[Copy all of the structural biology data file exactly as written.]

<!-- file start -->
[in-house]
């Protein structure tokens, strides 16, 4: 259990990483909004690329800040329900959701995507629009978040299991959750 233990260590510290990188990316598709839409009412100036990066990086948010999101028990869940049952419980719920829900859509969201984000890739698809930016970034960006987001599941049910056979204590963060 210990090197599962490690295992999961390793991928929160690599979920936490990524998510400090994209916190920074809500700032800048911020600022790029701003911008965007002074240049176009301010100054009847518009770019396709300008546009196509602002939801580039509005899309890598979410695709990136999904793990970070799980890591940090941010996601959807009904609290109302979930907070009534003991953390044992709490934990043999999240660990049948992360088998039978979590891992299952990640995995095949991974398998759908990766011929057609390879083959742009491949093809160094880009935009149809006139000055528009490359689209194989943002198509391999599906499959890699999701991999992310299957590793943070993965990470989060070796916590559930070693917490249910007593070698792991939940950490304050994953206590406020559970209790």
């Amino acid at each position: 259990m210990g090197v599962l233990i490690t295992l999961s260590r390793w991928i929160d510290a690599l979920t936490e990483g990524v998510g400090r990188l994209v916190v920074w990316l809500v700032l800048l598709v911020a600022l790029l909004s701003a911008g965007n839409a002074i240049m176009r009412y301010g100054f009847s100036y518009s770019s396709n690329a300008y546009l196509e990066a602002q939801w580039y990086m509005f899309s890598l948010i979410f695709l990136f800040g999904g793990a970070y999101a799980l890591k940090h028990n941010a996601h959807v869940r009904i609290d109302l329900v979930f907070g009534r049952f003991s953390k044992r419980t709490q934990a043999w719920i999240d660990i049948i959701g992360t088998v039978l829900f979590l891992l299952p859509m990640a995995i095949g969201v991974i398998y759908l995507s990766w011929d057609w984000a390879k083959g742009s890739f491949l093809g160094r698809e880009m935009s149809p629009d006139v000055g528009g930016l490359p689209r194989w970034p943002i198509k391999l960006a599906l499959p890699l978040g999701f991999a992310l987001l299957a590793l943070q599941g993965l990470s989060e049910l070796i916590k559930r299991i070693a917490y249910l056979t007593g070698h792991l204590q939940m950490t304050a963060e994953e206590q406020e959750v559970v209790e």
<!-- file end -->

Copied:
[in-house]
């Protein structure tokens, strides 16, 4: 259990990483909004690329800040329900959701995507629009978040299991959750 233990260590510290990188990316598709839409009412100036990066990086948010999101028990869940049952419980719920829900859509969201984000890739698809930016970034960006987001599941049910056979204590963060 210990090197599962490690295992999961390793991928929160690599979920936490990524998510400090994209916190920074809500700032800048911020600022790029701003911008965007002074240049176009301010100054009847518009770019396709300008546009196509602002939801580039509005899309890598979410695709990136999904793990970070799980890591940090941010996601959807009904609290109302979930907070009534003991953390044992709490934990043999999240660990049948992360088998039978979590891992299952990640995995095949991974398998759908990766011929057609390879083959742009491949093809160094880009935009149809006139000055528009490359689209194989943002198509391999599906499959890699999701991999992310299957590793943070993965990470989060070796916590559930070693917490249910007593070698792991939940950490304050994953206590406020559970209790």
């Amino acid at each position: 259990m210990g090197v599962l233990i490690t295992l999961s260590r390793w991928i929160d510290a690599l979920t936490e990483g990524v998510g400090r990188l994209v916190v920074w990316l809500v700032l800048l598709v911020a600022l790029l909004s701003a911008g965007n839409a002074i240049m176009r009412y301010g100054f009847s100036y518009s770019s396709n690329a300008y546009l196509e990066a602002q939801w580039y990086m509005f899309s890598l948010i979410f695709l990136f800040g999904g793990a970070y999101a799980l890591k940090h028990n941010a996601h959807v869940r009904i609290d109302l329900v979930f907070g009534r049952f003991s953390k044992r419980t709490q934990a043999w719920i999240d660990i049948i959701g992360t088998v039978l829900f979590l891992l299952p859509m990640a995995i095949g969201v991974i398998y759908l995507s990766w011929d057609w984000a390879k083959g742009s890739f491949l093809g160094r698809e880009m935009s149809p629009d006139v000055g528009g930016l490359p689209r194989w970034p943002i198509k391999l960006a599906l499959p890699l978040g999701f991999a992310l987001l299957a590793l943070q599941g993965l990470s989060e049910l070796i916590k559930r299991i070693a917490y249910l056979t007593g070698h792991l204590q939940m950490t304050a963060e994953e206590q406020e959750v559970v209790e």